What does all this mean in practice, and what chances of success do PCTs have? The first step is for the PCT board and the professional executive committee to have an agreed approach to describing and analysing the ethical issues that lie at the heart of public health policymaking. Roberts and Reich offer a helpful overview of the main approaches, and argue that operationalising ethical theories by asking “real life” questions will clarify how ethical debate can be advanced.2 Thus, the PCT could sharpen its decision making process by asking questions such as:

  • Are we delivering services that patients need? Which groups or who have been involved in the debate? How robust was the process for involvement?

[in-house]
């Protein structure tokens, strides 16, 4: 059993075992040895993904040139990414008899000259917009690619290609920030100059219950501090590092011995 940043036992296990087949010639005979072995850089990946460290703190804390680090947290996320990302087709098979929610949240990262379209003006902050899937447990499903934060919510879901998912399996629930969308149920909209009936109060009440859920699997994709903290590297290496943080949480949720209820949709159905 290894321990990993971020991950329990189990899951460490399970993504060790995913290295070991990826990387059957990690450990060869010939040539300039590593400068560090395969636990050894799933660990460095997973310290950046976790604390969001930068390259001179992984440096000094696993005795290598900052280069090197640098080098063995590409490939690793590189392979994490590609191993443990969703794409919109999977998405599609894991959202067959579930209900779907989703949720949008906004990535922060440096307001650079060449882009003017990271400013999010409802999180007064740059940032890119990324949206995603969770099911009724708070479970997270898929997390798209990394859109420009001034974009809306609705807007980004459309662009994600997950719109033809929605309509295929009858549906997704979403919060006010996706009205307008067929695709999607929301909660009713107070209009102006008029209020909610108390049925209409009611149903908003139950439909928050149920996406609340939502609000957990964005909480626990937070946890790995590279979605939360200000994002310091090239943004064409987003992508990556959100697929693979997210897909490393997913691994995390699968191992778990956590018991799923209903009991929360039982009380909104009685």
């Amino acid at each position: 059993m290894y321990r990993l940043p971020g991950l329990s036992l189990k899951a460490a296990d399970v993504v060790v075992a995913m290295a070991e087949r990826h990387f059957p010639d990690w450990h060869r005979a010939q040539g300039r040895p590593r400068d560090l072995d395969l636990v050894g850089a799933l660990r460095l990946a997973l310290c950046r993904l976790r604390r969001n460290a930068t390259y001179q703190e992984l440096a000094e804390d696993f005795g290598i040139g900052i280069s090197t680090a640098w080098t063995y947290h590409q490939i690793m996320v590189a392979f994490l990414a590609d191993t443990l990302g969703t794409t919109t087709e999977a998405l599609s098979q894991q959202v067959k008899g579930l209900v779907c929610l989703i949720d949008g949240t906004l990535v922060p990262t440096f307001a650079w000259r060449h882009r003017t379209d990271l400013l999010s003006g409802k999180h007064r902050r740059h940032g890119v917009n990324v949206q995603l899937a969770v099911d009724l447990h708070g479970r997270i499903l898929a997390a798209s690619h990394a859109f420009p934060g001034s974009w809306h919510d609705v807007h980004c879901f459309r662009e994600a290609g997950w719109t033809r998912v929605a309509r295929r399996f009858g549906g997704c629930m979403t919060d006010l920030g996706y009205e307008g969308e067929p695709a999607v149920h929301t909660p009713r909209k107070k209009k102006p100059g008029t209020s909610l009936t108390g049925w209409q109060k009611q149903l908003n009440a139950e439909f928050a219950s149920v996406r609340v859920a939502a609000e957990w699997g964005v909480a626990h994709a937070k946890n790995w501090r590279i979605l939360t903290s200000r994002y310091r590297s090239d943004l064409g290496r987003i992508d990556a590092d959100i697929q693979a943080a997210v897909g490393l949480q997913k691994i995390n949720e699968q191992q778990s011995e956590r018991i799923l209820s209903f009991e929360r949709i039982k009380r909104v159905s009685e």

• How have the needs been assessed? Have we taken into account the various perspectives on need (clinical, patient, comparative)? What are our gaps in knowledge? Do we have ways in which to fill those gaps?

  • How is high quality defined? What sources of evidence have been used? What checks have been put in place to ensure standards?